WASHINGTON—The COVID-19 public health emergency (PHE) will end May 11, and with it a range of waivers and regulatory changes that have benefited the homecare industry.

The announcement came as part of a White House statement issued Monday in response to two House bills that would have immediately ended the PHE and separate COVID-19 emergency declaration. Instead, the Biden administration said it was planning to wind down to the May 11 date.

“An abrupt end to the emergency declarations would create wide-ranging chaos and uncertainty throughout the health care system—for states, for hospitals and doctors’ offices, and, most importantly, for tens of millions of Americans,” the White House statement reads. “During the PHE, the Medicaid program has operated under special rules to provide extra funding to states to ensure that tens of millions of vulnerable Americans kept their Medicaid coverage during a global pandemic.”

The White House also said that health care providers who have relied on PHE-enabled flexibiliites would be “plunged into chaos without adequate time to retrain staff and establish new billing processes.”

Those in the homecare industry have been watching PHE developments closely for just this reason—and after the announcement were relieved that one priority for home medical equipment (HME) was already taken care of.

The announcement of the end date for the PHE underscores the importance of last December’s Omnibus legislation provisions extending 75/25 blended rates for suppliers in non-rural/non-competitive bid areas (CBAs) until the end of 2023,” the American Association of Homecare (AAHomecare) wrote in a statement. “Now the HME community can focus on advocacy for further extending the 75/25 rates beyond 2023, as well as increasing Medicare reimbursements for suppliers in former CBAs.”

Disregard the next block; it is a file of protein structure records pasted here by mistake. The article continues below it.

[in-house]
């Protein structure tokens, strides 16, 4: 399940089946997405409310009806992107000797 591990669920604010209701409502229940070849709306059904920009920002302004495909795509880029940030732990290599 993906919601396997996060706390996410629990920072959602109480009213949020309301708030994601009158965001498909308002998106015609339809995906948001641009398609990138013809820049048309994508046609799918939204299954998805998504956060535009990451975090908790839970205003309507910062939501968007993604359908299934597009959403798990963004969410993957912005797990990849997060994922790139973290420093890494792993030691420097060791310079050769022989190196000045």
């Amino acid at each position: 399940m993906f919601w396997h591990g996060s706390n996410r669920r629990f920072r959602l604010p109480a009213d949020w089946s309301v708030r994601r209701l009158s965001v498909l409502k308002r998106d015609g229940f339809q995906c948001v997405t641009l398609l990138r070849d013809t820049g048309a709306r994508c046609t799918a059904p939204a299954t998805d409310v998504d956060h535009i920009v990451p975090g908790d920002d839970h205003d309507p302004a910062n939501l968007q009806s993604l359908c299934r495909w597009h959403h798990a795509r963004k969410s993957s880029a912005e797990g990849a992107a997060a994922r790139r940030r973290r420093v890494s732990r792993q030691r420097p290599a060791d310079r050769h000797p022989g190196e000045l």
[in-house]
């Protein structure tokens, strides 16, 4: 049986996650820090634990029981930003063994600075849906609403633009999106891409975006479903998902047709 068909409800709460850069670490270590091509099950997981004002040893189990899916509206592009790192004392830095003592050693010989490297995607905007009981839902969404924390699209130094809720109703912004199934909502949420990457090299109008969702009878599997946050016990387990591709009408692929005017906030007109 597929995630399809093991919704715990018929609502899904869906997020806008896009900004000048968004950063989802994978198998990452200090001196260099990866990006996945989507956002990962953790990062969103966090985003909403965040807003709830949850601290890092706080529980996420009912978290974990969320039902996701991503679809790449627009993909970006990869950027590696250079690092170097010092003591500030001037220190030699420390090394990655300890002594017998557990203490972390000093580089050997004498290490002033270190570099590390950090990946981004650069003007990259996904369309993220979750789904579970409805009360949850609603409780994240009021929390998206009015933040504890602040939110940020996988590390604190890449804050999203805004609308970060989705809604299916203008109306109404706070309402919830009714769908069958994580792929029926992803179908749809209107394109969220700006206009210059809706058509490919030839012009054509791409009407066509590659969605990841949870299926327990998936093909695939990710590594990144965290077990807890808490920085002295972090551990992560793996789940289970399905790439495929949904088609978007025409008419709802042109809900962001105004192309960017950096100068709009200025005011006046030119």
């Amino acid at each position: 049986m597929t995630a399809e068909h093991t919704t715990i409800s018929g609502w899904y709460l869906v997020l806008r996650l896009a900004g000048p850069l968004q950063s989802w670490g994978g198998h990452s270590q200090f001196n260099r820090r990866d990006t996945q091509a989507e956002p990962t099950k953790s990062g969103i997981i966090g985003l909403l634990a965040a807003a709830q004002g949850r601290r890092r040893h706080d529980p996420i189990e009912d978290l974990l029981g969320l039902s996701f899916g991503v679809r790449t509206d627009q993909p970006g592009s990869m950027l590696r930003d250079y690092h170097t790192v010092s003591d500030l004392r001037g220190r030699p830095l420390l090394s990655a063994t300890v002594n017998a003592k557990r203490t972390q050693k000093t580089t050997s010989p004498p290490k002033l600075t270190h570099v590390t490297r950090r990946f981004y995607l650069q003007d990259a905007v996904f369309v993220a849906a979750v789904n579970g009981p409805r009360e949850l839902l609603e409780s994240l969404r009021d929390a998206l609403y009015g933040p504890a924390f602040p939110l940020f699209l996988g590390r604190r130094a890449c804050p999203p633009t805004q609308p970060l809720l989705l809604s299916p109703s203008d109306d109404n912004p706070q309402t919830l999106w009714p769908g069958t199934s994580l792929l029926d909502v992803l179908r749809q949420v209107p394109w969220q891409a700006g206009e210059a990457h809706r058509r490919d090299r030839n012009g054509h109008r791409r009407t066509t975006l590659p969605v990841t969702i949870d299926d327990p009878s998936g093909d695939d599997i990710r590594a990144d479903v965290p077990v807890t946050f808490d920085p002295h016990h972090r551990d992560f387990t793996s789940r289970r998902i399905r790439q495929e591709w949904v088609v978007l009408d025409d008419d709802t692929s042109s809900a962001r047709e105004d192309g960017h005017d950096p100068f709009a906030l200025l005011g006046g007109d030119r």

Other HME priorities include working to maintain access for oxygen and continuous glucose monitor patients who qualified for those products under PHE coverage guidelines.

The omnibus bill also extended telehealth benefits at home through 2024—although in-home care providers still cannot bill for digital visits as they can in-person visits—and allowed home health agencies to meet the initial face-to-face physician/practitioner visit virtually. 

"Action has been taken on two very important flexibilities that had been permitted with the PHE that will not be lost," said Bill Dombi, president of the National Association for Homecare and Hospice. 

In addition, the Centers for Medicare & Medicaid Services made permanent a waiver allowing home health agencies to conduct virtual visits provided there is appropriate authorization from the physician or practitioner. And, Dombi said, "CMS needs to consider what other flexibilities that emerged with the PHE can be made permanent, particularly several administrative, supervisory parts of the Conditions of Participation."